AimeeAT likes this.
  7. AimeeAT

    AimeeAT Member

  8. Ansari443

    Ansari443 Member

    Well, we made the move and are now in Atlanta. Today I saw a new PCP, who informed me that hid job was to keep me alive. Pain doesn't kill you, so not his thing. So he farmed me out to EMORY Clinic. They referred me to Physical Therapy. Oh, and a hemotoliigist, endocrinologist, rheumatologist and Pain Management Specialist, ophthalmologist. And every other "ologist" you can think of! The only one I don't have is a zoologist. Sometimes I think I would be better off!
  9. Silvermist80

    Silvermist80 Member

    Ansari, you sound just like me. I'm brand new at being diagnosed with Fibromyalgia. Most days are really tough to get through, I'm still waiting to start treatment. I never sleep through the night, I wake up in pain every night. Also, I've been seen by so many "ologists", I've seen some I didn't even know existed. My Rheumatologist just dismissed me from the clinic stating they're too busy to treat a Fibro patient. In the mean time, I'm still seeing other Specialists and none of them move quickly! I do think we'd be better off with say a Veterinarian... they don't have to refer you to every other kind of doctor for each part of your body :p
    lincamp likes this.
  10. jkennedy

    jkennedy Member

    I take 15 MG of Belsomra every other day and find it very helpful. I don't take it every day because I become habituated, and it's not effective then. I alternate Belsomra with Trazodone.

    From what I've read, Belsomra is very hit or miss. When I first took it, I had some extremely vivid dreams and felt a little spacey for 2 days, but those effects quickly went away. I've read many reports of the drug not helping people at all, but it could be worth a try.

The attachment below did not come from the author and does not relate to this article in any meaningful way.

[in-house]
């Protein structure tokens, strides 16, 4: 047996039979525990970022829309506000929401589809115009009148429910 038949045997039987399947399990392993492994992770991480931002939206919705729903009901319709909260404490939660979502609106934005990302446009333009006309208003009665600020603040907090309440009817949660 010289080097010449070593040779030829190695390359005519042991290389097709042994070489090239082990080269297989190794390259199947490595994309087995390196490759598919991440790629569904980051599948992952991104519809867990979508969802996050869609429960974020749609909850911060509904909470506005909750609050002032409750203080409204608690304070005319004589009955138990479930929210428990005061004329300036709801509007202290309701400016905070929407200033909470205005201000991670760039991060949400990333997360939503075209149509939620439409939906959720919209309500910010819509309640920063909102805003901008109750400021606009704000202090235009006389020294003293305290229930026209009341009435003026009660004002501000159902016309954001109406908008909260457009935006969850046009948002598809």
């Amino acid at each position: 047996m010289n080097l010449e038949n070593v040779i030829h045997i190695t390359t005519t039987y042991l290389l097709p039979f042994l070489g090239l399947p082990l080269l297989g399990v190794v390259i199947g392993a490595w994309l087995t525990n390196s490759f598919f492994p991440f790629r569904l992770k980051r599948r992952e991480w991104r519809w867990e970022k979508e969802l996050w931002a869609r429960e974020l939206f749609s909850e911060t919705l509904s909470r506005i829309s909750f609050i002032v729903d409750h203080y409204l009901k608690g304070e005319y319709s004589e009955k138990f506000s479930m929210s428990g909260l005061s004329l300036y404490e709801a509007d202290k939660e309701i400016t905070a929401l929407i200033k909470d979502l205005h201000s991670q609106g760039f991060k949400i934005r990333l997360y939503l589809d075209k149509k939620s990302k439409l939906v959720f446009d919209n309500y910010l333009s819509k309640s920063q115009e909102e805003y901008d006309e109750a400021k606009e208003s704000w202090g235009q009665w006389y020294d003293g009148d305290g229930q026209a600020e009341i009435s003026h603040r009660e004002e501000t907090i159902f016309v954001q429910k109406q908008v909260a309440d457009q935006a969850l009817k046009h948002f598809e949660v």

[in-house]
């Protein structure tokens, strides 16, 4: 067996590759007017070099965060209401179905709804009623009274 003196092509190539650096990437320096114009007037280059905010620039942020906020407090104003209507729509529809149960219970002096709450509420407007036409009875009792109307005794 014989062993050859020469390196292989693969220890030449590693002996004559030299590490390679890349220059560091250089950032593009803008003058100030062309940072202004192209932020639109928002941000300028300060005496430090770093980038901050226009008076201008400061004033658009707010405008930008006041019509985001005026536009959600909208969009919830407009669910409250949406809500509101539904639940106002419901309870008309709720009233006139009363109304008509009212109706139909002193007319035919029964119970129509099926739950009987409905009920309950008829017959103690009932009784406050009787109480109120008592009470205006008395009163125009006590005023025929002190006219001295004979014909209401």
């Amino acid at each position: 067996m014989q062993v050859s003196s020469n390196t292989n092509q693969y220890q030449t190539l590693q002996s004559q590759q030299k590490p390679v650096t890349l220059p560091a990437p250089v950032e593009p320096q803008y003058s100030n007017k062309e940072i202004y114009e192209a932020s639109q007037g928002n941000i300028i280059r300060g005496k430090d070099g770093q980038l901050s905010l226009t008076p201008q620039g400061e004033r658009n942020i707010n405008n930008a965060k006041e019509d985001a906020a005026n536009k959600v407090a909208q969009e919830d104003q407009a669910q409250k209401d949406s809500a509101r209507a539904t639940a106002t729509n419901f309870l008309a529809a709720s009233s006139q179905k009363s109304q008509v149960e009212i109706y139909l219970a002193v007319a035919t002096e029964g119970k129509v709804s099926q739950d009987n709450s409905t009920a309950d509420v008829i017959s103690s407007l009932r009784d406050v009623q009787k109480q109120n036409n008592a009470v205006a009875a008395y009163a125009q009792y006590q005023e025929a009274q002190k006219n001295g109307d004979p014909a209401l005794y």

I don't remember the details, but there are coupons for insurance your prescribing doctor can give you. It's expensive because there is no generic.

    I'm with Cigna, and Belsomra is in the top tier. I pay $40 for it, but since I take it every other day, it lasts 2 months. My doctor's office had to jump through some stupid required hoops for step therapy to get it approved.
  11. NaturalNancy

    NaturalNancy Member

    Please tell me more about Belsomra. Do you also take Fibromyalgia Meds. I am on Lyrica and Trazadone. Having
    alot of trouble with daytime fatigue so need to get off one of these Meds. Did your Rheumatologist order it or your PMD? I also have Cigna Ins secondary to Medicare. Thanks for your post. NaturalNancy
  12. jkennedy

    jkennedy Member

    Hi, @NaturalNancy. I don't take fibro drugs. I mostly use supplements to try to control symptoms. I'm one of the lucky ones who can exercise without crashing, so exercise and stretching help me a lot as well as cold packs for inflammation.

    The Meriva form of turmeric helps my pain although it's not a knock-out blow. The thing that helped me the most with fibro pain is edible marijuana, but it's not legal in TX, so I can only use it when I'm visiting family in Seattle, where it is legal and available through state-run stores.

    My sleep doctor ordered the Belsomra for me and gave me a coupon. Good luck!